The news Tuesday that the Androscoggin Mill in Jay will lay off 190 workers has injected fresh urgency into the issue of manufacturing jobs in Maine’s 2nd Congressional District one week before the election in which challenger Emily Cain is trying to unseat U.S. Rep. Bruce Poliquin.

The candidates have differed before in their positions on how best to address the state’s declining paper industry.

Cain, a Democrat, said last month in a debate on Maine Public Radio that more needs to be done to help small businesses and foster innovation in forest products and other industries. Poliquin, a Republican, has emphasized a need to cut back on punitive regulations and high taxes.

On Tuesday, both candidates reacted to the news of the mill layoffs with different plans for a path forward.

Cain, in an email, called the news of the layoffs “heartbreaking” and said that while the news is devastating for workers and their families, it’s also a “call to arms” to address economic challenges and grow jobs in the 2nd District.

“Too many jobs are controlled by massive multinational corporations and Wall Street investors, and they’re happy to eliminate jobs to increase their profit,” Cain said, emphasizing that there need to be more jobs in the 2nd District that are “controlled by Maine people.”

Poliquin, meanwhile, called the loss of jobs “horrible” and said in a statement that Maine’s paper mills have felt pressure for decades from high energy costs and unfair trade policies, and that those are the areas he would continue to focus on.

Verso, based in Memphis, Tennessee, employs about 530 people in Maine and operates six other mills nationwide.

Cain said it’s important to preserve the state’s remaining paper mill jobs, but she also placed a focus on growing the economy in other ways.

“We have to save the jobs we still have, and we have an opportunity to rebuild our traditional industries if we focus on empowering working families and the middle class,” she said. “We can grow good jobs, which may look a little different than they did before but still fit our expertise, let us support our families and let us feel secure in our future.”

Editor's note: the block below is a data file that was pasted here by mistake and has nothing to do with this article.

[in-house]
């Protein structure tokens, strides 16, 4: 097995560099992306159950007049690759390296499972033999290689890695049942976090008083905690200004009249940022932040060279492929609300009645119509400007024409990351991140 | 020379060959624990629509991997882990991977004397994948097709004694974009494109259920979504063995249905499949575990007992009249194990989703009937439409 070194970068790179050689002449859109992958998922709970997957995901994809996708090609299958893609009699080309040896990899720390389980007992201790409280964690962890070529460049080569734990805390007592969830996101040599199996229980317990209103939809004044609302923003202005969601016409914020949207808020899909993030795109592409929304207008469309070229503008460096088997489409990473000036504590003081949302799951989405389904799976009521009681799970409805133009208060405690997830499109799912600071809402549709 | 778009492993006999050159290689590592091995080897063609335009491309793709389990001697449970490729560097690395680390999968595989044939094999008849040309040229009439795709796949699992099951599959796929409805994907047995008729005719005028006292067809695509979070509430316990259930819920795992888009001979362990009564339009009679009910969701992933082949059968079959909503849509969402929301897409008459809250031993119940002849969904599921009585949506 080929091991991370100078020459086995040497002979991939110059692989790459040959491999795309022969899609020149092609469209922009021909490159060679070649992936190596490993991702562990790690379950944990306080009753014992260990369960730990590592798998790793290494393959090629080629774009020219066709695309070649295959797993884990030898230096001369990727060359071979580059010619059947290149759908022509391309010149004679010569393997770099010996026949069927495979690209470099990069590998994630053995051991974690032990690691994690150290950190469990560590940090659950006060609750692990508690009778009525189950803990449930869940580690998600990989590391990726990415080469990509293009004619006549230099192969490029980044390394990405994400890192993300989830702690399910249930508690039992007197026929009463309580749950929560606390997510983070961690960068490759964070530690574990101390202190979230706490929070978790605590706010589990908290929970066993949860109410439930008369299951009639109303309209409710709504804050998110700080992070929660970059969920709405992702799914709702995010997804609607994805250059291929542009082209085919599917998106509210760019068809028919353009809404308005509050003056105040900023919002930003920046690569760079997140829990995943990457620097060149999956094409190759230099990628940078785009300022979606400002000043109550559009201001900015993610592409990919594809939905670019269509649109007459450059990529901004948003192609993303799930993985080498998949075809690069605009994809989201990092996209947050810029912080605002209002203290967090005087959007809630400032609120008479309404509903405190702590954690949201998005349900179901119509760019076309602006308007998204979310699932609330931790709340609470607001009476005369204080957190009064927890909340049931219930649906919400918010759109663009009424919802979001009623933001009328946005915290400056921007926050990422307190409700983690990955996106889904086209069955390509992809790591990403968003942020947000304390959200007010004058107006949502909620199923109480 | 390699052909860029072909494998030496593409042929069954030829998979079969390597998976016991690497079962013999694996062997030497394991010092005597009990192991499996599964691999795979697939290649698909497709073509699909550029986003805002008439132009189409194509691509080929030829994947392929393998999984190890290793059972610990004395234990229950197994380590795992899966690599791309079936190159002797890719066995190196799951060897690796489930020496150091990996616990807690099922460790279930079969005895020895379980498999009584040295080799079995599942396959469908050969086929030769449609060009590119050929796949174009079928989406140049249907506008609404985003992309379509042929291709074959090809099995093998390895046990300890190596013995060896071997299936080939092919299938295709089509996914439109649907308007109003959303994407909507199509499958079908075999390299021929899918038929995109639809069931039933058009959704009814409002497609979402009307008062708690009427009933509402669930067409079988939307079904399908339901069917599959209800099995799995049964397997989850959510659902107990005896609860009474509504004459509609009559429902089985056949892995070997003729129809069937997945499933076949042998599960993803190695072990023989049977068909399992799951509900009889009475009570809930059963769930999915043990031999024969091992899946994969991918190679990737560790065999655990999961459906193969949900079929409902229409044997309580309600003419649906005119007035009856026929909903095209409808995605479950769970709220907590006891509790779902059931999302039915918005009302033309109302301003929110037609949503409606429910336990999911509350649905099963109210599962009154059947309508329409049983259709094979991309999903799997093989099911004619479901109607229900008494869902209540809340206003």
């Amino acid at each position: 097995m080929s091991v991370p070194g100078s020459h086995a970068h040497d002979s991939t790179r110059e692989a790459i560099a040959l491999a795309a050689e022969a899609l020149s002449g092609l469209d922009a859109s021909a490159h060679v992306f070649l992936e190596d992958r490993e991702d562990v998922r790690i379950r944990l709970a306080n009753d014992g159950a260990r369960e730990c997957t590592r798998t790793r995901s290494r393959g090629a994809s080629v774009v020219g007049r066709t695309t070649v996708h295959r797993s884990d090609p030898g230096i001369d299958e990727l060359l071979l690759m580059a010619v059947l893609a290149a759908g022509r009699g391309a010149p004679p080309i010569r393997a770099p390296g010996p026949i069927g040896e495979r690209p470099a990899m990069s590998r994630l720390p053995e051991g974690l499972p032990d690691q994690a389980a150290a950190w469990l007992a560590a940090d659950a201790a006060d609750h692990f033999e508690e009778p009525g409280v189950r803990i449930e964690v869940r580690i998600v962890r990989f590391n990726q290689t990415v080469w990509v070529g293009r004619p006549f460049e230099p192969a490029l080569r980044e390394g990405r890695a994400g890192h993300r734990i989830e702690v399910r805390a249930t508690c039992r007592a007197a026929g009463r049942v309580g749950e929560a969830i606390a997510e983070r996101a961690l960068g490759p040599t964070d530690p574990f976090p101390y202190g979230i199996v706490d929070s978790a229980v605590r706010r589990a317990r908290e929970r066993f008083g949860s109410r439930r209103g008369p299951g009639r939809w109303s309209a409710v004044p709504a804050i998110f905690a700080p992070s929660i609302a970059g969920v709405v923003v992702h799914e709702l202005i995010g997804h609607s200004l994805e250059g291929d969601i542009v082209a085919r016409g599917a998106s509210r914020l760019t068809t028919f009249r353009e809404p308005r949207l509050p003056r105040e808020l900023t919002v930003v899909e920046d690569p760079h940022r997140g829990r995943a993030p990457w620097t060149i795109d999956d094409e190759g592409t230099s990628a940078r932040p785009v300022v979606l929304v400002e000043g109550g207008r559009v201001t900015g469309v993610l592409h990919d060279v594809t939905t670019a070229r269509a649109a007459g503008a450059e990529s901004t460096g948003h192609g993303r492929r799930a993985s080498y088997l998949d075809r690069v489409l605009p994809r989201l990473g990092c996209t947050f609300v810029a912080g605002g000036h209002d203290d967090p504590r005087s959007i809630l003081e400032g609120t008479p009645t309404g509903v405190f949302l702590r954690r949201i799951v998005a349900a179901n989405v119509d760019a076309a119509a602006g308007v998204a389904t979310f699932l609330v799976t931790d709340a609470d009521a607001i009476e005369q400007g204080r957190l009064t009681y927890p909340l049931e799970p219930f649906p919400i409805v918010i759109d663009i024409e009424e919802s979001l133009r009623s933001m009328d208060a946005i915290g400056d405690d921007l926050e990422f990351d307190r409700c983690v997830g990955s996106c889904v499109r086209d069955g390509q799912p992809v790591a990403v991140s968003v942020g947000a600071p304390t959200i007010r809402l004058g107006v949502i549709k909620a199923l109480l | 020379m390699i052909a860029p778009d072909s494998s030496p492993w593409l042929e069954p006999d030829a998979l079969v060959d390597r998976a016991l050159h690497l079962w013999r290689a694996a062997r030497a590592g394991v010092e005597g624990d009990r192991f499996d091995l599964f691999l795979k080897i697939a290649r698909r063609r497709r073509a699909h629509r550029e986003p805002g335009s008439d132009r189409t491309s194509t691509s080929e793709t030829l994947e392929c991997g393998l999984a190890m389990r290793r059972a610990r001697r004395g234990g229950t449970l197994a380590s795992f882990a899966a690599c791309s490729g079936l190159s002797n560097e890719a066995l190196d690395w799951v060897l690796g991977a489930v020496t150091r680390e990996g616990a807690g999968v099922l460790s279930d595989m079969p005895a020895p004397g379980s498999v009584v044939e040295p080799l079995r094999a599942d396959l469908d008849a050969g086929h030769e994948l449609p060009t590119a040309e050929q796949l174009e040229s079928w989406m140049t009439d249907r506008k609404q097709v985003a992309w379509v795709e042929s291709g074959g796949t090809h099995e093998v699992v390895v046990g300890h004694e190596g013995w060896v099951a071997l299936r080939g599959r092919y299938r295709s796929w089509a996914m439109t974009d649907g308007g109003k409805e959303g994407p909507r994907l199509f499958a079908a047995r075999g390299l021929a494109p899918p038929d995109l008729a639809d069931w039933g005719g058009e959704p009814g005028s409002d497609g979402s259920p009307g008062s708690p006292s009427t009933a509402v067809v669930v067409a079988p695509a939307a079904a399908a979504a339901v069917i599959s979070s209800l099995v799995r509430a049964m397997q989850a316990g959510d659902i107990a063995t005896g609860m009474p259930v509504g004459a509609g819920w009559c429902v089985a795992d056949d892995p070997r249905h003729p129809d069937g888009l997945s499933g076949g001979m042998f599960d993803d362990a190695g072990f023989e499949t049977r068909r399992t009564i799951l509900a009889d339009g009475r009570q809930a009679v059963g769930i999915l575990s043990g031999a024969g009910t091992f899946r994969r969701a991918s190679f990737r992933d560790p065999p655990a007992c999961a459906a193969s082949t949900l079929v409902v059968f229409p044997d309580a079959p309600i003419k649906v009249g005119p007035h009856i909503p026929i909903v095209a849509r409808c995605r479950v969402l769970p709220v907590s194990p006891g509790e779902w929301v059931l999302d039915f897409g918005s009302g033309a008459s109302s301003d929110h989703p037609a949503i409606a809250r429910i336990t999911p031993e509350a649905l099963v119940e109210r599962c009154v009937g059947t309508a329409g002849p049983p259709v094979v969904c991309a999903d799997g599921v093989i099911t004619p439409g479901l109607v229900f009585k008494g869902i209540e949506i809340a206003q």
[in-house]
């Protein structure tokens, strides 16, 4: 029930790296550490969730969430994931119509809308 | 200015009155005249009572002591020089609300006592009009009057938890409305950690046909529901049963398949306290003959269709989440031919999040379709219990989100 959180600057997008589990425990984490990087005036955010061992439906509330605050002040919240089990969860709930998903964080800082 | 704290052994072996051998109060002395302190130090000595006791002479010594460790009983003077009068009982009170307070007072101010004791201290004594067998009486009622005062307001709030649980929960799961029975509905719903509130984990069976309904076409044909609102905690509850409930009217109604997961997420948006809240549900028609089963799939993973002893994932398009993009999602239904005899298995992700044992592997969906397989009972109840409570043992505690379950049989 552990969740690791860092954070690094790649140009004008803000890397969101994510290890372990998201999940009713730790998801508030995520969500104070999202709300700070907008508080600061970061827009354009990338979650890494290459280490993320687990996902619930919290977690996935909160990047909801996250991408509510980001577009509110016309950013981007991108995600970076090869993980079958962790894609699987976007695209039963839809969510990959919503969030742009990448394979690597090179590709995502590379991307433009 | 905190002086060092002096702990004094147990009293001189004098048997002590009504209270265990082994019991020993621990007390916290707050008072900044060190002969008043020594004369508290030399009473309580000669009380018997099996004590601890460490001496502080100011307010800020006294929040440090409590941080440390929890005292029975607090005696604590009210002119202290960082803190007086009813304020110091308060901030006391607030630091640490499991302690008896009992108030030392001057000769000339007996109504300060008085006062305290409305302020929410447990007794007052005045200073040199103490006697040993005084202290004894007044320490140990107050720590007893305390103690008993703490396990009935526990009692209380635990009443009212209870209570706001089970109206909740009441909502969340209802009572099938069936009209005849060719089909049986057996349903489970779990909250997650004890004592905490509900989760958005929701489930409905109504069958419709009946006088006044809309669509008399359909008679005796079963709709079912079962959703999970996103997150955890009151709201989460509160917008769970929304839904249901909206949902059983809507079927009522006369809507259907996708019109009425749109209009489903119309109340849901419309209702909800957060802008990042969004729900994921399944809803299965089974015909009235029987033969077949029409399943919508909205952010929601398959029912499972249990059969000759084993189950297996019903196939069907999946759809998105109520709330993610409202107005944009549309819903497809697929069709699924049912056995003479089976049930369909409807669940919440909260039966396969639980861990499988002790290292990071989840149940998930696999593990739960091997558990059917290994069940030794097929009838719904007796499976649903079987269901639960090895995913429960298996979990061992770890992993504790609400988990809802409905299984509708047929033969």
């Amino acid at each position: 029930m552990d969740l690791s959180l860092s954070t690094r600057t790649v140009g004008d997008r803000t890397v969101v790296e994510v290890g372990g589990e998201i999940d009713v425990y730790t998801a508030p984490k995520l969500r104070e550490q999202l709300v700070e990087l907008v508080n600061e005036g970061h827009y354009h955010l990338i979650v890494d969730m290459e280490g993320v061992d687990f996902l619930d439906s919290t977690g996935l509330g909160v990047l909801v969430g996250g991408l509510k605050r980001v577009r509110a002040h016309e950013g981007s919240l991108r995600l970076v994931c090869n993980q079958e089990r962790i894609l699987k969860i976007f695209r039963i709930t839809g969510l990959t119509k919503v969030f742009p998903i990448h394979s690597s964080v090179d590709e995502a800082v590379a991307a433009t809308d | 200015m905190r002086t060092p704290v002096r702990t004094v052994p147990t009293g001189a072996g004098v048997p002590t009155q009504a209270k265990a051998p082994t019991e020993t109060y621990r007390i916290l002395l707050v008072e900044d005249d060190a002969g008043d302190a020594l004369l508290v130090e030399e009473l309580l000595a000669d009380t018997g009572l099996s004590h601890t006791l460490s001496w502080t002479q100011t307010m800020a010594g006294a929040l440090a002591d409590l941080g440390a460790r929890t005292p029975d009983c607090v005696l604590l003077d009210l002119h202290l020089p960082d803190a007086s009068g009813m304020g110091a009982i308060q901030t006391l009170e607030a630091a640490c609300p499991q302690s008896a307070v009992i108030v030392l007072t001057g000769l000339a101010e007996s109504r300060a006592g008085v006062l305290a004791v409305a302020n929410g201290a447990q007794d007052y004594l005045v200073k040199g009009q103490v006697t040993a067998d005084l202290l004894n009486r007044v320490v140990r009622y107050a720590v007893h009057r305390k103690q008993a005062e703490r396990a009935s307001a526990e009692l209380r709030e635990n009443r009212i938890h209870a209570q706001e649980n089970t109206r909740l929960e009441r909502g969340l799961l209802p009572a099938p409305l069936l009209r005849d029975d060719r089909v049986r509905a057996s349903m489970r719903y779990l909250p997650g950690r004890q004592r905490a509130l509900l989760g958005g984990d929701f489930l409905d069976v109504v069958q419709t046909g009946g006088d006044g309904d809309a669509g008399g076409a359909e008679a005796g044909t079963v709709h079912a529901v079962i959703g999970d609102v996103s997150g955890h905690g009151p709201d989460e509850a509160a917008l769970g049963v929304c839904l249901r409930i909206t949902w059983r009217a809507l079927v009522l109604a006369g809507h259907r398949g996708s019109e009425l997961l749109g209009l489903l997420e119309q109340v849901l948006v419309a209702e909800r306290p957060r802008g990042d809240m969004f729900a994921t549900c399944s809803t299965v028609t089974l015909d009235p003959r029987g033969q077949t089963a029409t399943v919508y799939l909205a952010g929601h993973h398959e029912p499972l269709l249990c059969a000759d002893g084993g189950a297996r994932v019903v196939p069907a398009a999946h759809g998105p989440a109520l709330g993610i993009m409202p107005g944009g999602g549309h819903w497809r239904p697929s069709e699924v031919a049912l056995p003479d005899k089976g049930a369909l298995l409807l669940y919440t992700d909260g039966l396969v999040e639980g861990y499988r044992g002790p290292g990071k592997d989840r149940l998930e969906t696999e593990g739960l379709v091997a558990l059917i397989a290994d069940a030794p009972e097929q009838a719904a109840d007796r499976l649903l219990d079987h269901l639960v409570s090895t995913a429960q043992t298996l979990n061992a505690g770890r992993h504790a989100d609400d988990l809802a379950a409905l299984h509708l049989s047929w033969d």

Both candidates have said they oppose the Trans Pacific Partnership, a fast-track trade deal that would reduce barriers to foreign trade.

“Since my first day in Congress, less than two years ago,” Poliquin said, “I have pushed hard and voted consistently to help lower energy costs for our businesses, reject unfair trade deals like the TPP and eliminate harmful regulations that are pushing job creators out of Maine.”

Poliquin announced his opposition to the TPP in April, more than a year after taking office, while Cain has said she opposed it before that.

Brendan Conley, press secretary for Poliquin, said the congressman is working with a federal Economic Development Assessment Team that recently visited Maine to assess the forest products industry and come up with a plan for future development.

“While the markets for specific paper products are shifting, energy costs also continue to be a major expense and impeding factor for these mills,” Conley said. “Congressman Poliquin has voted repeatedly and consistently against proposed regulations on energy producers that would drive up energy costs for our mills.”

Cain also addressed energy in her statement, saying she worked to expand access to natural gas in the state in an effort to lower the costs of manufacturing and would like to build upon that effort, along with providing incentives for renewable power generation.

When it comes to help for laid-off workers, Cain said more needs to be done to guarantee unemployment insurance, ensure that trade adjustment insurance is available to Maine workers who lose their jobs and that re-training programs are available.

Poliquin also has supported assistance for laid-off workers and worked with U.S. Sens. Susan Collins and Angus King over the last two years to deploy federal funding to help laid-off mill workers in Madison and Jay.

Rachel Ohm — 612-2368

[email protected]

Twitter: @rachel_ohm

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